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Neural adaptations in response to long-term balance learning in young and old: Behavioral, structural, functional and neurophysiological adaptations

English title Neural adaptations in response to long-term balance learning in young and old: Behavioral, structural, functional and neurophysiological adaptations
Applicant Taube Wolfgang
Number 166486
Funding scheme Project funding
Research institution Département de Medicine Université de Fribourg
Institution of higher education University of Fribourg - FR
Main discipline Neurophysiology and Brain Research
Start/End 01.04.2016 - 31.03.2019
Approved amount 397'326.00
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All Disciplines (3)

Discipline
Neurophysiology and Brain Research
Geriatrics
Ethology

Keywords (6)

postural control; age-dependent cortical overactivation; transient and persistent brain plasticity; age-dependent cortical dis-inhibition; long-term learning; neural control in young and elderly

Lay Summary (French)

Lead
Le contrôle postural varie entre une population de jeunes adultes et de séniors. Avec l’âge, le contrôle postural décline. Par conséquent, les séniors présentent un risque accru de chute. Ainsi, l’entraînement à l’équilibre est recommandé afin de diminuer ce risque potentiel de chute. Néanmoins, en plus de la dégradation du contrôle postural engendrée par le vieillissement, les processus d’apprentissage sont ralentis et/ou différents chez une population de séniors.
Lay summary

Contenu et objectifs du travail de recherche

Cette étude a pour but de comparer les adaptations comportementales et neuronales (structurelles et fonctionnelles) d’un entraînement à l’équilibre à long terme (6 mois) entre une population de jeunes adultes et de séniors. Des méthodes électro-physiologiques, de stimulation neuronale et d’imagerie cérébrale seront utilisées afin de déterminer les adaptations après 2 et 6 mois d’entraînement a) au repos (matière grise et blanche à un niveau micro-structurel avec l’IRM quantitative), b) durant la simulation mentale d’un exercice d’équilibre (IRMf et SMT) et c) durant l’exécution de la tâche motrice (SMT et NIRS). Finalement, les effets positifs du transfert d’apprentissage vers de nouvelles tâches d’équilibre seront testés une année après le début des entraînements.

 

Contexte scientifique et social du projet de recherche

Cette étude va nous permettre non-seulement d’approfondir nos connaissances sur l’apprentissage du contrôle postural à long terme mais aussi nous donner des informations sur les adaptations à long terme du système nerveux central entre les différents groupes (jeunes vs. séniors). Comme les études sur l’apprentissage moteur à long terme sont rares, les résultats nous permettrons de mieux comprendre l’apprentissage moteur en général. De plus, la combinaison entre les mesures comportementales et neuronales vous nous permettre de mieux connaître les effets d’un tel entraînement. Finalement, les adaptations neuronales pourront directement être comparées aux adaptations des jeunes adultes, offrant ainsi la possibilité d’adapter au mieux les interventions/entraînements s’adressant à une population de séniors.

Direct link to Lay Summary Last update: 10.05.2016

Responsible applicant and co-applicants

Employees

Project partner

Collaboration

Group / person Country
Types of collaboration
Faculty of Medical Sciences, Center for Human Movement Sciences / University of Groningen Netherlands (Europe)
- in-depth/constructive exchanges on approaches, methods or results
Laboratoire de recherche en neuroimagerie / University of Lausanne Switzerland (Europe)
- in-depth/constructive exchanges on approaches, methods or results
- Publication
Laboratory for Cognitive and Neurological Sciences / University of Fribourg Switzerland (Europe)
- in-depth/constructive exchanges on approaches, methods or results

Scientific events

Active participation

Title Type of contribution Title of article or contribution Date Place Persons involved
Congrès SGS Talk given at a conference Improved postural control in the elderly after long-term balance training is related to modulation in intracortical inhibition 14.02.2019 Fribourg, Switzerland Bugnon Mattéo; Kuhn Yves-Alain; Taube Wolfgang; Ruffieux Jan;


Associated projects

Number Title Start Funding scheme
144016 Observational and imaginary balance training - Evaluation of behavioural changes and their underlying neural adaptations 01.03.2013 Project funding
144016 Observational and imaginary balance training - Evaluation of behavioural changes and their underlying neural adaptations 01.03.2013 Project funding

Abstract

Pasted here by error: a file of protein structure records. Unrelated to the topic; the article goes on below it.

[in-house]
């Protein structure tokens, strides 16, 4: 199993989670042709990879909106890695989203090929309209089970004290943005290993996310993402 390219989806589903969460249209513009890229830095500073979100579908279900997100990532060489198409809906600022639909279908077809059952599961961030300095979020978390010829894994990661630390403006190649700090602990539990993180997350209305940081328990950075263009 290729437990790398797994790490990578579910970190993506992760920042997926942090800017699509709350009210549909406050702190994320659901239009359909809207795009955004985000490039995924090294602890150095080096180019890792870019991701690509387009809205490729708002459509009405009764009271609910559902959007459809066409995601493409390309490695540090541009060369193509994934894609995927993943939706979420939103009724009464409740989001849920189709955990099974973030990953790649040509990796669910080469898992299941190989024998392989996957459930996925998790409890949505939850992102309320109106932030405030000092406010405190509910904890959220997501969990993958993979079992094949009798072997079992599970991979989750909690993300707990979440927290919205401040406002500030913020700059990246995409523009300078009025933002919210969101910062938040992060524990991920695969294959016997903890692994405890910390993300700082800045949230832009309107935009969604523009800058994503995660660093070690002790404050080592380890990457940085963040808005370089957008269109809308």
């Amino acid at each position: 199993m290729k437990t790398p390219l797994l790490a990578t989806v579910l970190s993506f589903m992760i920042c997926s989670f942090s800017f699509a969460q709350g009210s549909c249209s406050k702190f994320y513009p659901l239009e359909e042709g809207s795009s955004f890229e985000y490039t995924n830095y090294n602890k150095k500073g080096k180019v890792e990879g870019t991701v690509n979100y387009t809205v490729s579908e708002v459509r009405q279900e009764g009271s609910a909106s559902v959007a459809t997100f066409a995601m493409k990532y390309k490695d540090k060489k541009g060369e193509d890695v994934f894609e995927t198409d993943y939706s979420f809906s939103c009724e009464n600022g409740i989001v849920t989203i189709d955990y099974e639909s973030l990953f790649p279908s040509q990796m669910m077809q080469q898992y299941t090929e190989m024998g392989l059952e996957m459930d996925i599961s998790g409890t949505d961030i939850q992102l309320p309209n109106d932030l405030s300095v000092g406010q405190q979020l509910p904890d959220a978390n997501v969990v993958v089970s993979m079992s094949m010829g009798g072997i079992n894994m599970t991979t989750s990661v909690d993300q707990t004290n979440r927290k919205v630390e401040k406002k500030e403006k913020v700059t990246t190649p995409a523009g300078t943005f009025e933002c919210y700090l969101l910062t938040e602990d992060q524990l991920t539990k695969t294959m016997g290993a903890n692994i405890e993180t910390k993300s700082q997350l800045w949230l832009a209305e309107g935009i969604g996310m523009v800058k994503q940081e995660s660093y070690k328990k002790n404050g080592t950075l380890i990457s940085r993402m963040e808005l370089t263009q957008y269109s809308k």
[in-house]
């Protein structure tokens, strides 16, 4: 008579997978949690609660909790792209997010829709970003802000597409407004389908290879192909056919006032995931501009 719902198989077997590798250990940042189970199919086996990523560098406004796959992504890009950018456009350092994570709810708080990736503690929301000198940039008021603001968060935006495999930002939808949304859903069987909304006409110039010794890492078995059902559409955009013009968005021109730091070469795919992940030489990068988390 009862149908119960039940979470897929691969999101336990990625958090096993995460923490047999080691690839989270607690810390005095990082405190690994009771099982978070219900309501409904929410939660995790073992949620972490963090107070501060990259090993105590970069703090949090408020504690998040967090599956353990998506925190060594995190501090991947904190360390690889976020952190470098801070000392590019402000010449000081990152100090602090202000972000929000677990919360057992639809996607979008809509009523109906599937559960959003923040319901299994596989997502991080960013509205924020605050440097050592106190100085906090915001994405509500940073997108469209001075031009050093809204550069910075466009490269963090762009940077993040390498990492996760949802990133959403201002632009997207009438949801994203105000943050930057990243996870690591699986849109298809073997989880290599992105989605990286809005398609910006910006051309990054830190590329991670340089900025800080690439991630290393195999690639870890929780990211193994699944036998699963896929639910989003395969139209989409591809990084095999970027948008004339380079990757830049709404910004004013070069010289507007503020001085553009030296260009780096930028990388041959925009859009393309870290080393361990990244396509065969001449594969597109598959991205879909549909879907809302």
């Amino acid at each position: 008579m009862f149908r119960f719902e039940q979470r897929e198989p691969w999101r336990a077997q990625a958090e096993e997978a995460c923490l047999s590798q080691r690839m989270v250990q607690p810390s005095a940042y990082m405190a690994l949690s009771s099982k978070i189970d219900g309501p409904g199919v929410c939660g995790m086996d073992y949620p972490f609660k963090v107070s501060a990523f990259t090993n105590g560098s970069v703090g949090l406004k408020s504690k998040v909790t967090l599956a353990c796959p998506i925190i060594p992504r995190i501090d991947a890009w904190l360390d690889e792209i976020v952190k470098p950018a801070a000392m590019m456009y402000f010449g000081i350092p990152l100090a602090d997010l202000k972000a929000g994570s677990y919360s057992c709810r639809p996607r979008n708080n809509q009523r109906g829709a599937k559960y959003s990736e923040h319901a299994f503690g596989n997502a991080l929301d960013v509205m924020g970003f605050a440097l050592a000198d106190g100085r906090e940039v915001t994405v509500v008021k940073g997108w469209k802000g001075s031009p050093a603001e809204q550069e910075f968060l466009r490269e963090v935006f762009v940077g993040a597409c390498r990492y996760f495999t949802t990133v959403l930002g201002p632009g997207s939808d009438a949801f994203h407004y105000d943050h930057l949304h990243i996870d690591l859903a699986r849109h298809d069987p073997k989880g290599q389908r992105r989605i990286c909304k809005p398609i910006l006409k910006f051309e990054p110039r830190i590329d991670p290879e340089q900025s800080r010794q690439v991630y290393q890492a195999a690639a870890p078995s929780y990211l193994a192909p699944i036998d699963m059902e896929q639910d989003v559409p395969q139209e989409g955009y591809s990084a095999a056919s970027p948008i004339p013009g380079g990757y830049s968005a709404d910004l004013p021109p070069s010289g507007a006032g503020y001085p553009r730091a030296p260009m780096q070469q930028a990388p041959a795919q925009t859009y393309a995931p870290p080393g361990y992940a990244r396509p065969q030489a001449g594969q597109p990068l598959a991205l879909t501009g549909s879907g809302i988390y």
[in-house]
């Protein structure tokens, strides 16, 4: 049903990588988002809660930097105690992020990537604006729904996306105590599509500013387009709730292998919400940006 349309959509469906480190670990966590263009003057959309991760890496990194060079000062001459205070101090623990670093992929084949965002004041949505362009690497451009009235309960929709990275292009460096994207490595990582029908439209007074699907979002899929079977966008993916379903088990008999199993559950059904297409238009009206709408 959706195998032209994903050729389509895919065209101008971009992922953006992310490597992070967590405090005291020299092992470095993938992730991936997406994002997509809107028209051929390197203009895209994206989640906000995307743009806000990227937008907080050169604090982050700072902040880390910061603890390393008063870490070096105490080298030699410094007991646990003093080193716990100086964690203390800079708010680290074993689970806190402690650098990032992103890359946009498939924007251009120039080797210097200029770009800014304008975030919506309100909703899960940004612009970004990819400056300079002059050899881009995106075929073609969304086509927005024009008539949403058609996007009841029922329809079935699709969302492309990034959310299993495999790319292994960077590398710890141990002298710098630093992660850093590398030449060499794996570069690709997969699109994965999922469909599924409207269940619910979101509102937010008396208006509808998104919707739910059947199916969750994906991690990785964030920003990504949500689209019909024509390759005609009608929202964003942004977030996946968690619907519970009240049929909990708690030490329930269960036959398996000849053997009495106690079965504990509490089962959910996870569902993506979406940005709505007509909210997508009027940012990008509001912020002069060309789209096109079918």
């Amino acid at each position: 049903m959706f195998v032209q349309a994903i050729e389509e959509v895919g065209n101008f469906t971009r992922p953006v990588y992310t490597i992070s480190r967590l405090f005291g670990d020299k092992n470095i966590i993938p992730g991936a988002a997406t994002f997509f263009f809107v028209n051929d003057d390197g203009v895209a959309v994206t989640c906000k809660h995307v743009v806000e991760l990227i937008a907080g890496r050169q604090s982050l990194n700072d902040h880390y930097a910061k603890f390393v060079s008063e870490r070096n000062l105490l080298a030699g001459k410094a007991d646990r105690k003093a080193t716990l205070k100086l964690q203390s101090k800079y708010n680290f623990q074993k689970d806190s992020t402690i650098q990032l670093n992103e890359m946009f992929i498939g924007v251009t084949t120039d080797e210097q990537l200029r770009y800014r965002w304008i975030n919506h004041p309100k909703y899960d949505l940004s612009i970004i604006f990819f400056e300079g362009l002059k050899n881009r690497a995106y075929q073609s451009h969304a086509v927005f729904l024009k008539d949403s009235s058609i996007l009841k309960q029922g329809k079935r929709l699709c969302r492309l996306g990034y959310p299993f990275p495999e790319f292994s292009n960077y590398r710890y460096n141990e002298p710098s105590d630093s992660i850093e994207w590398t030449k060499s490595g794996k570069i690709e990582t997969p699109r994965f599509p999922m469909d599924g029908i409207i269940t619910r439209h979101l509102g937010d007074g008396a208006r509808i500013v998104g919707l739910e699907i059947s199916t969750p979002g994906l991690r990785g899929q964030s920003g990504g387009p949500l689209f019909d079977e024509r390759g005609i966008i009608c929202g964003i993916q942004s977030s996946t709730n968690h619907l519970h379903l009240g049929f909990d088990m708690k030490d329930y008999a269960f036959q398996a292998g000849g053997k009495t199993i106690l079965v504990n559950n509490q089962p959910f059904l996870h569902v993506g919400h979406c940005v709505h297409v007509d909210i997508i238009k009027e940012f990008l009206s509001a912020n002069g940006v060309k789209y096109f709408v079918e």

BACKGROUND: Postural control differs between young and elderly and elderly face a higher risk of falls. Thus, balance training is recommended as a countermeasure. However, in addition to deficits in postural control, evidence suggests slower and/or different learning processes in old age. In young subjects, neural plasticity in cortical structures (e.g. M1, SMA) was observed after learning balance tasks for 4 to 6 weeks. Subjects displayed also improved performance not only in the explicitly trained exercises but also in transfer balance tasks. In contrast, neural and behavioral adaptations seem to occur slower and may even involve different brain areas in the elderly. The current study therefore compares long-term learning of balance tasks with respect to behavioural, structural and functional brain adaptations between young and old subjects. Electrophysiological and imaging methods are used to determine adaptations after 2 and 6 months a) at rest (white and grey matter microstructure with quantitative MRI; qMRI), b) during mental simulation of balance tasks (fMRI, TMS) and c) during actual execution of balance tasks (TMS, NIRS). Positive transfer effects on learning and performance of novel postural tasks are tested after the 6 months training. WORKING HYPOTHESIS: The working hypothesis is that both young and elderly will improve performance in the trained exercises after 2 months. However, transfer adaptations in non-trained balance tasks are expected to occur preferentially in young subjects at this stage. After 6 months, we presume to find transfer adaptations also in elderly participants but expect less task automatization (tested with a dual-task). Pronounced cortical adaptations are expected in the frontal cortex in young subjects after 2 months of training followed by more subcortical adaptations after 6 months. For the elderly, we expect a time lag in cortical-to-subcortical progression of training-dependent plasticity and a shift towards youth-like brain activation patterns i.e., reduced over-activation and dis-inhibition. This hypothesis will be tested with fNIRS and TMS to evaluate brain activation during real task execution. In addition, TMS and fMRI will be applied while participants mentally simulate postural tasks. Finally, training-dependent structural plasticity in cortical and subcortical areas will be investigated with a novel MRI technique (qMRI) that enables us to infer myelin- and iron-related microstructural properties of the grey matter. In young subjects, it was previously shown that training-induced increases in prefrontal gray matter were positively correlated with changes in balance performance. Furthermore, TMS-experiments displayed a correlation between changes in excitability in M1 and postural skill acquisition. So far, no studies could show such interrelations in prefrontal and motor cortical areas in the elderly. Therefore, the present study will shed light on the question if elderly adapt slower and/or different (e.g. other brain areas) than young participants. EXPERIMENTAL DESIGN: We will recruit 40 healthy elderly human subjects and 40 healthy young adults. Elderly as well as young adults will be randomly assigned into a training or control group. The two training groups will undergo a 6-months balance training intervention after the pre-test. All subjects will be tested two and six months after the pre-test to assess behavioral, functional and structural brain changes. A behavioral retention test is scheduled 6 months after cessation of the training. METHODS: All test sessions involve the assessment of behavioural parameters like centre of pressure displacement during balancing on solid and moveable ground as well as during balance recovery reactions following perturbation. Importantly, balance skills will be assessed in tasks that are part of the training and in tasks that are not trained. Furthermore, changes in the capability to learn new balance tasks are assessed after the training (learning to learn transfer). The underlying neural adaptations will be investigated with behavioural, electrophysiological (TMS), and imaging techniques (fMRI, qMRI, fNIRS). EXPECTED VALUES OF THE PROPOSED PROJECT: The current project will provide knowledge not only about long-term learning processes of postural control but will also give new insights into age-dependent long-term adaptations of the central nervous system. As long-term learning studies are rare, this knowledge is important to better understand learning in general. Furthermore, the combination of different methodological approaches allows a comprehensive assessment of balance training induced changes in the central nervous system. We combine neural and behavioural measures to better understand the effects of long-term motor learning. For instance, transient structural and functional adaptations may be differentiated from (more) persistent ones and the question can be addressed, whether supraspinal activity indeed shifts from predominantly cortical (prefrontal) to more subcortical centers in both young and elderly subjects. Furthermore, neuroplasticity in elderly subjects can directly be compared to adaptations in young people, offering the possibility to better tailor learning interventions for the elderly.